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    Cedarnme posted:
    Here is what I'm wondering.
    If we have our peak bone mass at around age 30, why don't 'they' do
    a bone density test on us when we are we could later be
    compared to Ourself.?

    I recently had a bone density test that came out -2.5...borderline for osteoporosis. So I have osteopenia. My doctor only said it was worse than it was 2 years ago...I didn't know enough at the time to ask her what my T-score was 2 years ago. She said it's bad enough so that I should be taking medicine. She gave me 2 monthly samples of Actonel. Told me a little bit about it...said to read the paper...and then decide if I wanted to take it or not.
    So I read the paper, looked up Actonel on the computer, couldn't find even one good thing about it...and I came up with Bonexcin instead...which has NO side effects. So that is what I'm doing now.
    Taking Bonexcin and waiting 2 years for another bone scan to see how my T-score might or might not change.
    I'm just thinking that if I'd have had a bone scan when I was 30, I might have had the chance to make it 'better' by now. I'm almost 56 right now...and too, there would have been a Personal Bone Scan number of my very own to compare me to Now.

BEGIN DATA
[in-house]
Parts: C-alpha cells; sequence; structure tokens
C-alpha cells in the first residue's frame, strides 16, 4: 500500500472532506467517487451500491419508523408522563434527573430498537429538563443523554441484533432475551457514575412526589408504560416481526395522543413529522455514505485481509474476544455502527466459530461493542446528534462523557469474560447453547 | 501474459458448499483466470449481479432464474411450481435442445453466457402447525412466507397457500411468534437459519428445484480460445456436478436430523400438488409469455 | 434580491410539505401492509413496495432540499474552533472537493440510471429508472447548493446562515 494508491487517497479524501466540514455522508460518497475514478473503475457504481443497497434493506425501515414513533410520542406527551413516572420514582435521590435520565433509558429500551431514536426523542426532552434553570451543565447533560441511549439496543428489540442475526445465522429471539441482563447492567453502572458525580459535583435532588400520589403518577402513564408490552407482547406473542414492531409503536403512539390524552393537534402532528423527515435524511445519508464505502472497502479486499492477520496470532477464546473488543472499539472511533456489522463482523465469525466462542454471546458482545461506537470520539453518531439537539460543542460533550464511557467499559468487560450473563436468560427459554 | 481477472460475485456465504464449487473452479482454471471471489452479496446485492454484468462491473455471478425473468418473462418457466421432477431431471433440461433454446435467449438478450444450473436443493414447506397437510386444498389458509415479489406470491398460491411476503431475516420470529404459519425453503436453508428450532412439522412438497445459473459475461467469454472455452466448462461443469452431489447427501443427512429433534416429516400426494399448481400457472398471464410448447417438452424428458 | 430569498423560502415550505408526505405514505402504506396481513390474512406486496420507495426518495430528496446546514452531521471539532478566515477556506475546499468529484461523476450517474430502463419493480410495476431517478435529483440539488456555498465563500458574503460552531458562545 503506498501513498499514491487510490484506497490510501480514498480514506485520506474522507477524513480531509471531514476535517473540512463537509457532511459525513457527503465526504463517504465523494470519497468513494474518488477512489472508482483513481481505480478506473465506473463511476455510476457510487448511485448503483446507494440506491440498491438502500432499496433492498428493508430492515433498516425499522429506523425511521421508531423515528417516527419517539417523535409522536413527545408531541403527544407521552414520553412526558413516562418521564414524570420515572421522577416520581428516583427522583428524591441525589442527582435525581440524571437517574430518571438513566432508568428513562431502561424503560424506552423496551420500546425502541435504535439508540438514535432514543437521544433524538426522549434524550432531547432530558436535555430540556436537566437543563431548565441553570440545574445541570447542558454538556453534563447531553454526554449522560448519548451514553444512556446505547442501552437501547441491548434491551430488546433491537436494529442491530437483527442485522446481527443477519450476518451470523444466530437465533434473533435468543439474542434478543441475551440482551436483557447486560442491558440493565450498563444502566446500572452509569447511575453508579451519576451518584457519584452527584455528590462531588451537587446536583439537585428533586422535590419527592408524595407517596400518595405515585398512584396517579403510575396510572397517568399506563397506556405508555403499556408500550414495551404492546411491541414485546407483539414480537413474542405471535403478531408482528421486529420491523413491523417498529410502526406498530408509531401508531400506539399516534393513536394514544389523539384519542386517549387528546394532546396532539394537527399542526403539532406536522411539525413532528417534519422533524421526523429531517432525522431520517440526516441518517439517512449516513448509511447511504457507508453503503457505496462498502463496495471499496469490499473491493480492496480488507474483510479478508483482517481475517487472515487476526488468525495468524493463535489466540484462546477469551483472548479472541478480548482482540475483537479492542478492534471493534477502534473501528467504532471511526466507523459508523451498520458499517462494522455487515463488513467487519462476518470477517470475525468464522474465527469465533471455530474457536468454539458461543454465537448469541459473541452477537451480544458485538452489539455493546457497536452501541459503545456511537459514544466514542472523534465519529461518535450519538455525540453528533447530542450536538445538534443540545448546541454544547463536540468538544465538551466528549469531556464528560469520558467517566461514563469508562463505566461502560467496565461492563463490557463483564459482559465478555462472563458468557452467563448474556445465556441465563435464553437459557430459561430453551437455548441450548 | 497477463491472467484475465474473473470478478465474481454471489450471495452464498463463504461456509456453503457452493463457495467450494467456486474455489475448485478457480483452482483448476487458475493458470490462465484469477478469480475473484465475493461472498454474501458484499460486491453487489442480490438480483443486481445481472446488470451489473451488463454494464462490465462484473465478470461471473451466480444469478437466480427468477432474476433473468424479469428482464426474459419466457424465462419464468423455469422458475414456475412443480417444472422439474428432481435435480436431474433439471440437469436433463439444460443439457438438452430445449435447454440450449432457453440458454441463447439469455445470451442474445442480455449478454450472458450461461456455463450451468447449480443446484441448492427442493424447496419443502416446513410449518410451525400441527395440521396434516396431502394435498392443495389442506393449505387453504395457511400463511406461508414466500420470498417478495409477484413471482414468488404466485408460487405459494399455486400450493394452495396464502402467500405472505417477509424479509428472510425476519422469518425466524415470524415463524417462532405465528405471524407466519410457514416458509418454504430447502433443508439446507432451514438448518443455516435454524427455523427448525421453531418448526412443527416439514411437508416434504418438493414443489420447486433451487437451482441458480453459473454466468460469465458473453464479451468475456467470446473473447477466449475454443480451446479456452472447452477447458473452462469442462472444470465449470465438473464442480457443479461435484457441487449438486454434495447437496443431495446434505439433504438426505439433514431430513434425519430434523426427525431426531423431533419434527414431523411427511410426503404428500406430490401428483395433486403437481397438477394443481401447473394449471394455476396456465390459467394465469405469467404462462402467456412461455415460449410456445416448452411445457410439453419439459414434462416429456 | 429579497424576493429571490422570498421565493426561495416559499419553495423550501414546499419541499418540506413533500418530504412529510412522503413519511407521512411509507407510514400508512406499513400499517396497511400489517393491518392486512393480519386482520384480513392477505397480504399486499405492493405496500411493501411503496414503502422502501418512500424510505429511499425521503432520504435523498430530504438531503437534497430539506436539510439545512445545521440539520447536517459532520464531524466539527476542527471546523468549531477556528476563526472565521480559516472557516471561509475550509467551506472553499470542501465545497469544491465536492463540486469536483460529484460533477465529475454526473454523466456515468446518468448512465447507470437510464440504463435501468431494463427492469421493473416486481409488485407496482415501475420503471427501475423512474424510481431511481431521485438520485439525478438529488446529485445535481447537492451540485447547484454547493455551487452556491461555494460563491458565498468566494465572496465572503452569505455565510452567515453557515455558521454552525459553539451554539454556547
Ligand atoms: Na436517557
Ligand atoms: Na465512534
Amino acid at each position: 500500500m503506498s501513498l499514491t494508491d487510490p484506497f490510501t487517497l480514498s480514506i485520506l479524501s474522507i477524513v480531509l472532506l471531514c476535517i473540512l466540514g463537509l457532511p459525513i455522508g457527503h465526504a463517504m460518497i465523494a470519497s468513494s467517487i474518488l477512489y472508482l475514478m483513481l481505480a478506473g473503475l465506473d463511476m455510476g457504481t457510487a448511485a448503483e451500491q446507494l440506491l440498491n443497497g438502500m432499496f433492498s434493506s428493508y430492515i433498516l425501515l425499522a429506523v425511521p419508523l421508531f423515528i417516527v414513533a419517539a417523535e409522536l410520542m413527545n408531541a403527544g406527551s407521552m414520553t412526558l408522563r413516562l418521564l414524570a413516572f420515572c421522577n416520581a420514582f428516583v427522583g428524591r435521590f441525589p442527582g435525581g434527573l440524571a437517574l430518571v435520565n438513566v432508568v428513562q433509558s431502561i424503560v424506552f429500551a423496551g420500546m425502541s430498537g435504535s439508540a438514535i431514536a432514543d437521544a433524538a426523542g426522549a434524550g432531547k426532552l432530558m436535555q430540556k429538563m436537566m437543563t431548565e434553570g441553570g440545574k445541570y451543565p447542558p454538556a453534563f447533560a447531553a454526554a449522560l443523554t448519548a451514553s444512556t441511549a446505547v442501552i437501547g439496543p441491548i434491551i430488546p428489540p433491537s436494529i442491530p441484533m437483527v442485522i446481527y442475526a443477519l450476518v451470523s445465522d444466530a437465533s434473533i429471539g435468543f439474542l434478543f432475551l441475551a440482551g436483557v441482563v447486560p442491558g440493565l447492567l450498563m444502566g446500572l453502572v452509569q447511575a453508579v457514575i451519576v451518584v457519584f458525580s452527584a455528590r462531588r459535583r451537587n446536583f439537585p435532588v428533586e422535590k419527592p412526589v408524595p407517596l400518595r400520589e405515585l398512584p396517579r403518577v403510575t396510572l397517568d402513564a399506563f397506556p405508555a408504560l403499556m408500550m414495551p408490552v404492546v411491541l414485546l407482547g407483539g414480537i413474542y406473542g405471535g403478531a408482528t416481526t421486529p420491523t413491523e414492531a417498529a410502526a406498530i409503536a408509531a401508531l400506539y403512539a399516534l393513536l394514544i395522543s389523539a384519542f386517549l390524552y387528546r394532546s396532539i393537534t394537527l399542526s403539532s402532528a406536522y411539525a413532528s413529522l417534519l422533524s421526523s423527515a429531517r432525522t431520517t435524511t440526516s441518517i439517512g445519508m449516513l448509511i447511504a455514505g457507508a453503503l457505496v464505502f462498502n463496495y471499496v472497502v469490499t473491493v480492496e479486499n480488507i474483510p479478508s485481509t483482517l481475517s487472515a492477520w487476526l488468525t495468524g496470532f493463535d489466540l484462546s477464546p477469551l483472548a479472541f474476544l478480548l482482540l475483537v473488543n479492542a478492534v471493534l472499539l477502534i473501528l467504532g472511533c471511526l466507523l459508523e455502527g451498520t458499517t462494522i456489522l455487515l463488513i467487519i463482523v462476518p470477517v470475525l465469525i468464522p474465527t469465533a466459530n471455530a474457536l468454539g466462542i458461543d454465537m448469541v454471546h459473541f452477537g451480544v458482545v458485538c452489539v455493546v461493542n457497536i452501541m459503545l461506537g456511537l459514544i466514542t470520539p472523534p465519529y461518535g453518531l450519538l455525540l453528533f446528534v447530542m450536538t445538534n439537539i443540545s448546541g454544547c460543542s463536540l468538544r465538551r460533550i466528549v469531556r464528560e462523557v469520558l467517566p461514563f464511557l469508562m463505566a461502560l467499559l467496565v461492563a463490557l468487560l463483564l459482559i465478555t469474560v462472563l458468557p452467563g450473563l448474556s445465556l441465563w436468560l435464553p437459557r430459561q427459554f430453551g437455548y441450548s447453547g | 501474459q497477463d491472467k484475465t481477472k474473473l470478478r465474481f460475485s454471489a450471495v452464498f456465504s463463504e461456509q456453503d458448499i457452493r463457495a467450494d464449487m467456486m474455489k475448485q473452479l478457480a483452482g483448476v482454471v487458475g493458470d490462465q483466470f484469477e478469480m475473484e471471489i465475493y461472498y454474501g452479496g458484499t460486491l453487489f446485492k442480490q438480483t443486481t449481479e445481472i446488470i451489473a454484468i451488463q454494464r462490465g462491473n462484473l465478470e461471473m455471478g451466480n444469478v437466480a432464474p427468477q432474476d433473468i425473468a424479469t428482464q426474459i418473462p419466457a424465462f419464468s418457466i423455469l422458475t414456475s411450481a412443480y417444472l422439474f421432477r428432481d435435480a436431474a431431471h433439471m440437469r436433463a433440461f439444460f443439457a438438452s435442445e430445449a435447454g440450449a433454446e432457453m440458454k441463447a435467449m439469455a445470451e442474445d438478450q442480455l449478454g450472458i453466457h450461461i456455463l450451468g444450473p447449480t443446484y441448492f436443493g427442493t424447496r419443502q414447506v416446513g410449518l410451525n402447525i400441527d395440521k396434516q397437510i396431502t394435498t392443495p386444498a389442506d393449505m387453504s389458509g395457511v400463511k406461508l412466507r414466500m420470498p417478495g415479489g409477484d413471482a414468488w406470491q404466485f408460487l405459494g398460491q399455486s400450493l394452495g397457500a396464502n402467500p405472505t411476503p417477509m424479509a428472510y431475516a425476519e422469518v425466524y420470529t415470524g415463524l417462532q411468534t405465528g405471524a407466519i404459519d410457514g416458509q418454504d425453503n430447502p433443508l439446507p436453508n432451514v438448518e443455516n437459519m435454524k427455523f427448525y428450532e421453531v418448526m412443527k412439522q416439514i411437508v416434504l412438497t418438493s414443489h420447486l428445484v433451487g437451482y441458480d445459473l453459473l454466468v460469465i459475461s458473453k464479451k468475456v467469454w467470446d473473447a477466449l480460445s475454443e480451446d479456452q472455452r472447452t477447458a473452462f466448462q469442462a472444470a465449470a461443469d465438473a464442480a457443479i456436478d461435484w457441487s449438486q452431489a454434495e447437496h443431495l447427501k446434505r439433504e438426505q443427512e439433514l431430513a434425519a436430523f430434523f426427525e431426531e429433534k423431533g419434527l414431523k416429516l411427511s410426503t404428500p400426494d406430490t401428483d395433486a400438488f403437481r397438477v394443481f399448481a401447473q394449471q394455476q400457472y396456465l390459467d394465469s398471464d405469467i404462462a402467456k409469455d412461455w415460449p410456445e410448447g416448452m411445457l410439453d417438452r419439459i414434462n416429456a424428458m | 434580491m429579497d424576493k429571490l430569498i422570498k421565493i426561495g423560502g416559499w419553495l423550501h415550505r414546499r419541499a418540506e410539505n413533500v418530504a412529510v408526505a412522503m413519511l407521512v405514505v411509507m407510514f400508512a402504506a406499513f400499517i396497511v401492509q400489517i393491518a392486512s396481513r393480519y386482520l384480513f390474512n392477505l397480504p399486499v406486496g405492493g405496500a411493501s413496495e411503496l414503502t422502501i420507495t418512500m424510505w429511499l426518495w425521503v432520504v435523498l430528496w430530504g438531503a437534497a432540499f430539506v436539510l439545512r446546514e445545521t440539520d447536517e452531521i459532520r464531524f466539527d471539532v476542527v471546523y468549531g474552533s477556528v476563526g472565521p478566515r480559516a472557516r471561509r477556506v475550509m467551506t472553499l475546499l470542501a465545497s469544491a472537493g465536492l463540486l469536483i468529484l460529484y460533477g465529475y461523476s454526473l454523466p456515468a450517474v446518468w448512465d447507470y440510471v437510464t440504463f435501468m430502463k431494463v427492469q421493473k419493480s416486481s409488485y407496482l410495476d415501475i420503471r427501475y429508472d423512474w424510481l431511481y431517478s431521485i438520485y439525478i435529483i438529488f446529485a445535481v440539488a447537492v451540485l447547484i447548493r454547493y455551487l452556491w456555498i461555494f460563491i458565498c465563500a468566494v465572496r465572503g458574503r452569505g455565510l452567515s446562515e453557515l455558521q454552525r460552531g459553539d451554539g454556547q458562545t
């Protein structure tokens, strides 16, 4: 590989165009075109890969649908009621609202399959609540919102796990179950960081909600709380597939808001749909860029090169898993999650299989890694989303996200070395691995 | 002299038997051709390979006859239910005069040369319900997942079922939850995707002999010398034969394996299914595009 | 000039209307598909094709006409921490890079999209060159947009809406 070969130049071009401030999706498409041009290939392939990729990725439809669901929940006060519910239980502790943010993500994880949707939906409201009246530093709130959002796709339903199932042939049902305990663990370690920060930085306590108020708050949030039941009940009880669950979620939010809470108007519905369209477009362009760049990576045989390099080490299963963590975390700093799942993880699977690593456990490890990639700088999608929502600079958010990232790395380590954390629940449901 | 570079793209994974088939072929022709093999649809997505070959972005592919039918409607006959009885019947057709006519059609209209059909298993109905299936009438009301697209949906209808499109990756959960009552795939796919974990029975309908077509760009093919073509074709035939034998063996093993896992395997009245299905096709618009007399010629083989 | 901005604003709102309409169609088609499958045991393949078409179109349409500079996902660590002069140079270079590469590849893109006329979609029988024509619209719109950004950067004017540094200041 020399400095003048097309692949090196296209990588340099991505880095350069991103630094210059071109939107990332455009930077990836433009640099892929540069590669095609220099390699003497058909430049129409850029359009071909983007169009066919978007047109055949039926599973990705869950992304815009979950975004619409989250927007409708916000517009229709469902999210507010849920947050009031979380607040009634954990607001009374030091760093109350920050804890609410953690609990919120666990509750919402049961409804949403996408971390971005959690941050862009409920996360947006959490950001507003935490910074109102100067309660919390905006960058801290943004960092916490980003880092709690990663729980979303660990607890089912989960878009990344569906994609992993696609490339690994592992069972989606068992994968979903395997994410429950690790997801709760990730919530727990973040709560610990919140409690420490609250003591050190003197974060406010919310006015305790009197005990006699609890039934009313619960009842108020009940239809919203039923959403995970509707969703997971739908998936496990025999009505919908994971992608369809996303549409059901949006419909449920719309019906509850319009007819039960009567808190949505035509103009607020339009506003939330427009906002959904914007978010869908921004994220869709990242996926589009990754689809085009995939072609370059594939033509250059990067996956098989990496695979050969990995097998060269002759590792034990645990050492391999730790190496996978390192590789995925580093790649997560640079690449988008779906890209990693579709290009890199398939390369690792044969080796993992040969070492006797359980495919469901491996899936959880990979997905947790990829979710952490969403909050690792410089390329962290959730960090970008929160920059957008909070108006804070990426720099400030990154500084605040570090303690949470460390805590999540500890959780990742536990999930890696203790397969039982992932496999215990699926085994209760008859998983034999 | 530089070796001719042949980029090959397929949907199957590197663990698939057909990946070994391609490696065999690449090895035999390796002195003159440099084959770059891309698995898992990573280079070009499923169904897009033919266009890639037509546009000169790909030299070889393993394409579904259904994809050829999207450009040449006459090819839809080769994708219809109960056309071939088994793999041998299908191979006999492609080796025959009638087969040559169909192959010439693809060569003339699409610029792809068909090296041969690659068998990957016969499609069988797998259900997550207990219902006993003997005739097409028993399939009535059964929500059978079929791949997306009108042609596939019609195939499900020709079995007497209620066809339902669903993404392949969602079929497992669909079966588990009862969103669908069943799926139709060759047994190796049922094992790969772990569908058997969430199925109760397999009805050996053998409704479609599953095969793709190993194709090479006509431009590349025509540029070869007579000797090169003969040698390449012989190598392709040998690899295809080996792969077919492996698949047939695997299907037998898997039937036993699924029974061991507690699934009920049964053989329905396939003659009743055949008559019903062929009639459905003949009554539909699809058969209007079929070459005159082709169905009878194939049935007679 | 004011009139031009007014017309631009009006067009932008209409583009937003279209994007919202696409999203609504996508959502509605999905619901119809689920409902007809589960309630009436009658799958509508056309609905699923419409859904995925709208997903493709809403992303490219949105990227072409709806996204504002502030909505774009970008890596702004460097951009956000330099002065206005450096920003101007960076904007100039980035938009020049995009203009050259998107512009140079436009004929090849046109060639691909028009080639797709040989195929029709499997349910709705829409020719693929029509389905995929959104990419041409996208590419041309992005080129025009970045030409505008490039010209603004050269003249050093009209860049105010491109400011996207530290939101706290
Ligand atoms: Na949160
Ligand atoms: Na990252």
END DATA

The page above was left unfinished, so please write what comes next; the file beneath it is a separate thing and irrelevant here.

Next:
So, that is my discussion question...why don't they scan us when we're 30?
    Susan Randall, RN, FNP-BC, MSN responded:
    DXA machines were not commercially available until the mid-90s, so a bone density test on a central DXA machine could not have been performed 20 years ago. Also, due to the constant changes in DXA technology, it's unlikely that a test at age 30 would be comparable to a test performed 20 or more years later. There are other reasons why bone density testing is not recommended for most premenopausal women. For the majority of healthy women, bone density will remain pretty stable from the time of peak bone mass until menopause. Even if bone density is low to begin with, it usually is not a cause for concern until the menopausal years. For more information on this topic, please see Low Bone Density and Osteoporosis in Young Adult Women

    During the early postmenopausal years bone density tends to drop quickly, which increases the risk of developing osteoporosis. For women who have risk factors for osteoporosis and fractures, this is a good time to start monitoring bone density. The bone density test can help a woman and her healthcare provider to decide whether treatment is necessary at that time.